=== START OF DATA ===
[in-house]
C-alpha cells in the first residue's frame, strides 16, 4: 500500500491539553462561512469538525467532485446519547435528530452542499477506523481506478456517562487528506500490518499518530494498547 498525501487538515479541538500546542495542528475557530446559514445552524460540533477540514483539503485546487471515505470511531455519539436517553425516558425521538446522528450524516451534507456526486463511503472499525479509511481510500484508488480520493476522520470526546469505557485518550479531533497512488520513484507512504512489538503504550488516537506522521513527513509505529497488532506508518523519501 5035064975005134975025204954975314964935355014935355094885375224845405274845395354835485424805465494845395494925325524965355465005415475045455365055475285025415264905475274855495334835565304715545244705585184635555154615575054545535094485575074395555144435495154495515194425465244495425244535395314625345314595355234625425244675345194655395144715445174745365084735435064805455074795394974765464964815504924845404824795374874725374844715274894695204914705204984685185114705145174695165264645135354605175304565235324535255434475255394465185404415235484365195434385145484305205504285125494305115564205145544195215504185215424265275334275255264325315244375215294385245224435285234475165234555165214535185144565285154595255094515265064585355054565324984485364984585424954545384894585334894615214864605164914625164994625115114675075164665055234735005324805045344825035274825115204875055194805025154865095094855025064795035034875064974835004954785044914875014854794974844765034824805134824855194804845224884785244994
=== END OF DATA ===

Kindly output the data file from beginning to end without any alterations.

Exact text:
[in-house]
C-alpha cells in the first residue's frame, strides 16, 4: 500500500491539553462561512469538525467532485446519547435528530452542499477506523481506478456517562487528506500490518499518530494498547 498525501487538515479541538500546542495542528475557530446559514445552524460540533477540514483539503485546487471515505470511531455519539436517553425516558425521538446522528450524516451534507456526486463511503472499525479509511481510500484508488480520493476522520470526546469505557485518550479531533497512488520513484507512504512489538503504550488516537506522521513527513509505529497488532506508518523519501 5035064975005134975025204954975314964935355014935355094885375224845405274845395354835485424805465494845395494925325524965355465005415475045455365055475285025415264905475274855495334835565304715545244705585184635555154615575054545535094485575074395555144435495154495515194425465244495425244535395314625345314595355234625425244675345194655395144715445174745365084735435064805455074795394974765464964815504924845404824795374874725374844715274894695204914705204984685185114705145174695165264645135354605175304565235324535255434475255394465185404415235484365195434385145484305205504285125494305115564205145544195215504185215424265275334275255264325315244375215294385245224435285234475165234555165214535185144565285154595255094515265064585355054565324984485364984585424954545384894585334894615214864605164914625164994625115114675075164665055234735005324805045344825035274825115204875055194805025154865095094855025064795035034875064974835004954785044914875014854794974844765034824805134824855194804845224884785244994